Kris Gethin is a professional bodybuilder who knows how to bring about amazing transformations. He utilizes some of the most intensive training routines you’ve probably seen in order to bring about dynamic transformations and to build massive strength as quickly as possible.
Perhaps though he is best known for his DTP workouts. DTP stands for ‘dramatic transformation principle’, and it’s an approach to training that is elegantly simply but devastatingly effective. Let’s see what it can do for the triceps and biceps…
The Dramatic Transformation Principle
The dramatic transformation principle involves doing supersets of two simple workouts that will target complementary muscle groups. For instance, this might mean training the pecs and lats or the quads and hamstrings. In our case it involves the biceps and triceps.
Once the two exercises are selected, you will then superset between them with no rest. You’re going to do ten sets of each and you’re going to use a pyramid set of 50,40,30,20,10,10,20,30,40,50 repetitions. This type of training is wonderful because of its simplicity. Using just two simple exercises means you don’t get stuck thinking about what exercise to use next and it means you can be in and out of the gym with minimal time and minimal confusion – there’s no excuse them not to put in 100% effort. At the same time though, this structure of sets and reps makes the routine incredibly taxing. The high number of reps right at the start are perfect for warming up your muscles and flooding them with muscle and this then gets followed with heavier weights and fewer reps to target the fast twitch muscle fibers. Finally, you will then be ‘flushing’ your muscles at the end with high reps and low weights.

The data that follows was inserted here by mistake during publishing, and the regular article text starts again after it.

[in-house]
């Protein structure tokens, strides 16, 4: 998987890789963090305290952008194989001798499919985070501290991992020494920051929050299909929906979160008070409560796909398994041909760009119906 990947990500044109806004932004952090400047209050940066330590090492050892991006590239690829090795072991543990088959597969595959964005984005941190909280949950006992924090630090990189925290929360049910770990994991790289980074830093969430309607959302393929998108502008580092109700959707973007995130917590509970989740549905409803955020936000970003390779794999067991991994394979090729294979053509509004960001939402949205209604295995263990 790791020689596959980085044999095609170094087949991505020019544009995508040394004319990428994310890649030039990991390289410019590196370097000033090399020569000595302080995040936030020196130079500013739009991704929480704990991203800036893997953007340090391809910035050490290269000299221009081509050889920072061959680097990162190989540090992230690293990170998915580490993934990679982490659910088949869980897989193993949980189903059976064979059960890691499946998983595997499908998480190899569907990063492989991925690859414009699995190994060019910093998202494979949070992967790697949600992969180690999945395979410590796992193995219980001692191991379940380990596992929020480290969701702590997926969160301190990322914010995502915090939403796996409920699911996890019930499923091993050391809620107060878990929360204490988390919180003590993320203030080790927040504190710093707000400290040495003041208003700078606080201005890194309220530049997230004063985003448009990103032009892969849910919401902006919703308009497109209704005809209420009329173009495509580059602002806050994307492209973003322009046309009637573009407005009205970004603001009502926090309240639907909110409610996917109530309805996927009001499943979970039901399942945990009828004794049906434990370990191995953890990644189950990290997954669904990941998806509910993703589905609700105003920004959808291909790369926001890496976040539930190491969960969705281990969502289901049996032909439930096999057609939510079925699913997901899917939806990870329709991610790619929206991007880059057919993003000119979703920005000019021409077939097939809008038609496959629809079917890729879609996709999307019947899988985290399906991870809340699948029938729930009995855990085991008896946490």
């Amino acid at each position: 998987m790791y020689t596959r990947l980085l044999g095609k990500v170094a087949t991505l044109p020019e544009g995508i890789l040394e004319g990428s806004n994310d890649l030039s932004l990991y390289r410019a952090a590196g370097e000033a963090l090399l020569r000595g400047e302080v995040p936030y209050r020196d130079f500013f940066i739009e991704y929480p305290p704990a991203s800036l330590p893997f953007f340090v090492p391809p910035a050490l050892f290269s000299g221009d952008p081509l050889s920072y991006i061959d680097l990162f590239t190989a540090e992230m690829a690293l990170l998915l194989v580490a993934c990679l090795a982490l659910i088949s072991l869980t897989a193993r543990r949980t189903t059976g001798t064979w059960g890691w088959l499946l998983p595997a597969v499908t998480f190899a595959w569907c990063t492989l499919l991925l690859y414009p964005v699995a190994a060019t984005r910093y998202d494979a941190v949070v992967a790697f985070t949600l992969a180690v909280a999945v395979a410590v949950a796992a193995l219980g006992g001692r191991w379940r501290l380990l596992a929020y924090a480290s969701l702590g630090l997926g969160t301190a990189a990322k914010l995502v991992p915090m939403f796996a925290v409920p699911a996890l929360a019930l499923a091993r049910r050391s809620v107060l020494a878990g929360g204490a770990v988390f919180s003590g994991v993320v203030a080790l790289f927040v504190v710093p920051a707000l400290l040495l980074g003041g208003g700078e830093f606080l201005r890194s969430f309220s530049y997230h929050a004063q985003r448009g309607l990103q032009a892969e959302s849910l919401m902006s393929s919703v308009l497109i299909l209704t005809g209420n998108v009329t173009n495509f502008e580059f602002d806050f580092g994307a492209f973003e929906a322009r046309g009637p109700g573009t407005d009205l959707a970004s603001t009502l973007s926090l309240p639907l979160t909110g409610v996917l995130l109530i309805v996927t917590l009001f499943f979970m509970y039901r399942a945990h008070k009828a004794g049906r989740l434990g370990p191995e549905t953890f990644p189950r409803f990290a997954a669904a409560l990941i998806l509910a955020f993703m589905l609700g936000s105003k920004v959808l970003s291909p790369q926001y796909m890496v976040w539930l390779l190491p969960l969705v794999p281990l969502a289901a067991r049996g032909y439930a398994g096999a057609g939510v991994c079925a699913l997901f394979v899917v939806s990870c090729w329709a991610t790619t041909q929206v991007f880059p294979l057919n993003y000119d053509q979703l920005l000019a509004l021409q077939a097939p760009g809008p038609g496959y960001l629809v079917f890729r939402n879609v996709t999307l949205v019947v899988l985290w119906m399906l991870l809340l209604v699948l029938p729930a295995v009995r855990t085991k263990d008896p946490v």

EZ Bar Curls
The two exercises that Kris chose for his biceps and triceps day were EZ bar curls and head smackers. Right away this is a smart choice as both exercises use the same single piece of equipment keeping everything easy. The EZ bar is the bar that has the slight ‘Z’ shaped indent in it. This changes the angle of your wrists when you hold it putting your hands in a position closer to a neutral grip and taking some of the strain off of your wrists.
Head smackers are a little like the regular skull crusher but with a slight difference. Normally a skull crusher involves lying flat on a bench with arms extended in full ‘bench press’ position. You then lower the bar towards your head pivoting at your elbows. With head smackers however, your arms start off in bent position and you then push the bar away from the top of your head and pull it back in towards you again.
This keeps you under constant tension (great for hypertrophy) and it alters the angle of the tricep getting targeted. It also hits the top of the bicep which is great following the curls. Kris likes to mix things up too by switching the head smackers for regular skull crushers some of the time.